Relationship Between Variables
In Data Science, one of the most common tasks is to assess the strength of associations between two or more variables. This fundamental analysis is essential for understanding relationships, dependencies, and patterns within the data. Statistics provides a comprehensive toolkit for performing these analyses, ranging from examining the characteristics of a single variable (Univariate statistics) to exploring the relationships between pairs of variables (Bivariate statistics), and even analyzing the interactions among multiple variables (Multivariate statistics).
Univariate statistics involves analyzing a single variable in isolation, providing valuable insights into its central tendency, variability, and distribution. This type of analysis is often employed to understand the characteristics and patterns of a single data attribute.
Bivariate statistics, on the other hand, revolves around exploring the relationships between two variables. It digs into correlation and regression analyses, enabling researchers to quantify the strength and direction of associations between pairs of variables. Bivariate statistics facilitate the identification of cause-and-effect relationships, helping to uncover how changes in one variable impact the other.
Multivariate statistics investigate into the interactions and relationships among three or more variables simultaneously. These analyses can be more complex and are useful when dealing with datasets where multiple variables interact to influence outcomes. Techniques like factor analysis, cluster analysis, and principal component analysis fall under the scope of multivariate statistics, aiding in identifying underlying patterns and dependencies among multiple variables.
Correlation is a statistical technique that can perform whether and how strongly pairs of variables are related. If the two variables move in the same direction , then those variables are said to have a positive correlation. If they move in opposite directions , then they have a negative correlation.
The Correlation Coefficient is a statistical measure of the strength of the linear association between the relative movements of two variables. The correlation coefficient always takes a value between -1 and 1.
- 1 indicates a strong positive relationship.
- -1 indicates a strong negative relationship.
- 0 indicates no relationship at all.
In statistics, a Covariance refers to the measure of how two random variables will change when they are compared to each other. In other words, it defines the changes between the two variables , such that change in one variable is equal to change in another variable. Unlike the correlation coefficient , covariance is measured in units. The units are computed by multiplying the units of the two variables.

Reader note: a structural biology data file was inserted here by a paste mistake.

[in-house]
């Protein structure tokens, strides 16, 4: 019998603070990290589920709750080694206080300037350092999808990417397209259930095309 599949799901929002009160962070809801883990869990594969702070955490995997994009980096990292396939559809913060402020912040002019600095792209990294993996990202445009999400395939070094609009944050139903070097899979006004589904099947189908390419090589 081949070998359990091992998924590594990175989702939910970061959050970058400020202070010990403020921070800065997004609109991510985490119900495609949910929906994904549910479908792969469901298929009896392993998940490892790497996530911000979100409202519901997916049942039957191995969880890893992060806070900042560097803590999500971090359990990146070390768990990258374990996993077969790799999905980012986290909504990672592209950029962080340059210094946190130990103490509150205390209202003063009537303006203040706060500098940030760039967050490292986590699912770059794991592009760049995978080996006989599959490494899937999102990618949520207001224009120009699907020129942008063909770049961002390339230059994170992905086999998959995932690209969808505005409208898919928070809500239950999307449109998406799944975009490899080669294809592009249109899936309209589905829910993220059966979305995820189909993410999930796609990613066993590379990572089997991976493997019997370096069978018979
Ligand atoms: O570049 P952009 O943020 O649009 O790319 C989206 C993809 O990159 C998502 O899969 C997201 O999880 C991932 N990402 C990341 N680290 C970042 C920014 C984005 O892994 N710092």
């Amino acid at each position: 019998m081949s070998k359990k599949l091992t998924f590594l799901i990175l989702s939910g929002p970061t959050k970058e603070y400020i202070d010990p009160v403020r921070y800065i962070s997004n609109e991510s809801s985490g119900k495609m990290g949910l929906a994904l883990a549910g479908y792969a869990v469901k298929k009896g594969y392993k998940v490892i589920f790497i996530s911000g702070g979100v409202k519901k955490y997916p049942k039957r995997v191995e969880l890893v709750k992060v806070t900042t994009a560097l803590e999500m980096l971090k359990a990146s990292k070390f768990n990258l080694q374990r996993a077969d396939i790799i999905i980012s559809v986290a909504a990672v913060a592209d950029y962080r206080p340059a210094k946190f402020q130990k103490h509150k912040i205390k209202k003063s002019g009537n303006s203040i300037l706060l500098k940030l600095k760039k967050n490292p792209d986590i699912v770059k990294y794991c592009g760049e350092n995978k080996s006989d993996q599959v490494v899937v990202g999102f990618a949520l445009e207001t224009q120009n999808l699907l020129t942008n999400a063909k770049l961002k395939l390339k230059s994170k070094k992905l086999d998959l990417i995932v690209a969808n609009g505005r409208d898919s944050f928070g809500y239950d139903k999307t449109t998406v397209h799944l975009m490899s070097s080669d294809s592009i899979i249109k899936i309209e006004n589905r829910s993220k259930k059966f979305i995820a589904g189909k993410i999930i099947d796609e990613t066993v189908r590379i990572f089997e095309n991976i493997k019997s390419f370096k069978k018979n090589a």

Causation indicates a relationship between two events where one event is affected by the other. It explicitly applies to cases where action A causes outcome B i.e. there is a causal relationship between the two events. This is also referred to as cause and effect . For example: when the value of one event, or variable, increases or decreases as a result of other events, it is said there is causation .
Pearson correlation coefficient "r" is defined in statistics as the measurement of the strength of the linear relationship or association between two continuous variables and their association with each other. The Pearson correlation method assigns a value between - 1 and 1, where 0 is no correlation, 1 is total positive correlation, and - 1 is total negative correlation. Pearson correlations are only suitable for quantitative variables (including dichotomous variables).
Spearman's correlation is a statistical measure of the strength and direction of association that exists between two variables measured on at least an ordinal scale .
The application of statistics in Data Science enables researchers to unravel the intricacies of data, uncover meaningful insights, and make data-driven decisions. By using the various forms of statistical analysis, data scientists gain a comprehensive understanding of the interplay between variables, allowing them to draw valuable conclusions, build predictive models, and unearth hidden relationships that drive the behavior of the data. Embracing the diverse range of statistical techniques empowers data scientists to navigate the complexities of real-world datasets, extract valuable information, and uncover actionable knowledge from the data at hand.